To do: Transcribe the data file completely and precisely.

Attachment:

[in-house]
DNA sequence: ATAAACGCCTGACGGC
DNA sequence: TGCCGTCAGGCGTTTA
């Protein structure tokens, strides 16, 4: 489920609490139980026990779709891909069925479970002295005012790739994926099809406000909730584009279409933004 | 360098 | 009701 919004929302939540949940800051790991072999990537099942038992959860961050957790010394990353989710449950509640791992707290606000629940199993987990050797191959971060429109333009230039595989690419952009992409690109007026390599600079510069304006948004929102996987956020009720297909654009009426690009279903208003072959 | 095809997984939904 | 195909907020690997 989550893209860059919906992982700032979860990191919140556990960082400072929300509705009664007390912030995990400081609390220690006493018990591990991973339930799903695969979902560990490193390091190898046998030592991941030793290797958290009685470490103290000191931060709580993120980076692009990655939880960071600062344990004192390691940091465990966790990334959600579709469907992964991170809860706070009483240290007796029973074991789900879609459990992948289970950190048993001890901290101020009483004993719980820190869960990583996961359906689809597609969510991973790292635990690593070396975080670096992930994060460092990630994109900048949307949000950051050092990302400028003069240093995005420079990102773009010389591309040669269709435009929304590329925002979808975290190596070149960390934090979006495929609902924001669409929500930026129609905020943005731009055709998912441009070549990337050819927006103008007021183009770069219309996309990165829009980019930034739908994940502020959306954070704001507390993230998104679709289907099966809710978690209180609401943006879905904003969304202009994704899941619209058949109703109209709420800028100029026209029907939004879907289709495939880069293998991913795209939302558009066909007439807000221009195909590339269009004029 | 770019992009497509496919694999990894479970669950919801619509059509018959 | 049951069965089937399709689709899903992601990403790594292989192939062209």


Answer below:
[in-house]
DNA sequence: ATAAACGCCTGACGGC
DNA sequence: TGCCGTCAGGCGTTTA
């Protein structure tokens, strides 16, 4: 489920609490139980026990779709891909069925479970002295005012790739994926099809406000909730584009279409933004 | 360098 | 009701 919004929302939540949940800051790991072999990537099942038992959860961050957790010394990353989710449950509640791992707290606000629940199993987990050797191959971060429109333009230039595989690419952009992409690109007026390599600079510069304006948004929102996987956020009720297909654009009426690009279903208003072959 | 095809997984939904 | 195909907020690997 989550893209860059919906992982700032979860990191919140556990960082400072929300509705009664007390912030995990400081609390220690006493018990591990991973339930799903695969979902560990490193390091190898046998030592991941030793290797958290009685470490103290000191931060709580993120980076692009990655939880960071600062344990004192390691940091465990966790990334959600579709469907992964991170809860706070009483240290007796029973074991789900879609459990992948289970950190048993001890901290101020009483004993719980820190869960990583996961359906689809597609969510991973790292635990690593070396975080670096992930994060460092990630994109900048949307949000950051050092990302400028003069240093995005420079990102773009010389591309040669269709435009929304590329925002979808975290190596070149960390934090979006495929609902924001669409929500930026129609905020943005731009055709998912441009070549990337050819927006103008007021183009770069219309996309990165829009980019930034739908994940502020959306954070704001507390993230998104679709289907099966809710978690209180609401943006879905904003969304202009994704899941619209058949109703109209709420800028100029026209029907939004879907289709495939880069293998991913795209939302558009066909007439807000221009195909590339269009004029 | 770019992009497509496919694999990894479970669950919801619509059509018959 | 049951069965089937399709689709899903992601990403790594292989192939062209």